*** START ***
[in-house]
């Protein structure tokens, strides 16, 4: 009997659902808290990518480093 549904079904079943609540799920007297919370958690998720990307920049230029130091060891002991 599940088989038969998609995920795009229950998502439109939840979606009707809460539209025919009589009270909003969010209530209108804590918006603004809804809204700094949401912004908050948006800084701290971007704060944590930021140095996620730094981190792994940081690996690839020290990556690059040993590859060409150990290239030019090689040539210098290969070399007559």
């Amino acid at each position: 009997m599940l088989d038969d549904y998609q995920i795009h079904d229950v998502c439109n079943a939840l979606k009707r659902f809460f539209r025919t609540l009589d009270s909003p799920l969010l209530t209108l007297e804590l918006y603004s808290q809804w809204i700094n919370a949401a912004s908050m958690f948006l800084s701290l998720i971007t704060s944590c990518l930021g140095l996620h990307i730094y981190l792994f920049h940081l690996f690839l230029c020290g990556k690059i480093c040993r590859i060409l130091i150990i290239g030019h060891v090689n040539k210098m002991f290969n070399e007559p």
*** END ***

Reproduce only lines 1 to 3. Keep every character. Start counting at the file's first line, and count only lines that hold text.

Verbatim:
[in-house]
């Protein structure tokens, strides 16, 4: 009997659902808290990518480093 549904079904079943609540799920007297919370958690998720990307920049230029130091060891002991 599940088989038969998609995920795009229950998502439109939840979606009707809460539209025919009589009270909003969010209530209108804590918006603004809804809204700094949401912004908050948006800084701290971007704060944590930021140095996620730094981190792994940081690996690839020290990556690059040993590859060409150990290239030019090689040539210098290969070399007559």
């Amino acid at each position: 009997m599940l088989d038969d549904y998609q995920i795009h079904d229950v998502c439109n079943a939840l979606k009707r659902f809460f539209r025919t609540l009589d009270s909003p799920l969010l209530t209108l007297e804590l918006y603004s808290q809804w809204i700094n919370a949401a912004s908050m958690f948006l800084s701290l998720i971007t704060s944590c990518l930021g140095l996620h990307i730094y981190l792994f920049h940081l690996f690839l230029c020290g990556k690059i480093c040993r590859i060409l130091i150990i290239g030019h060891v090689n040539k210098m002991f290969n070399e007559p």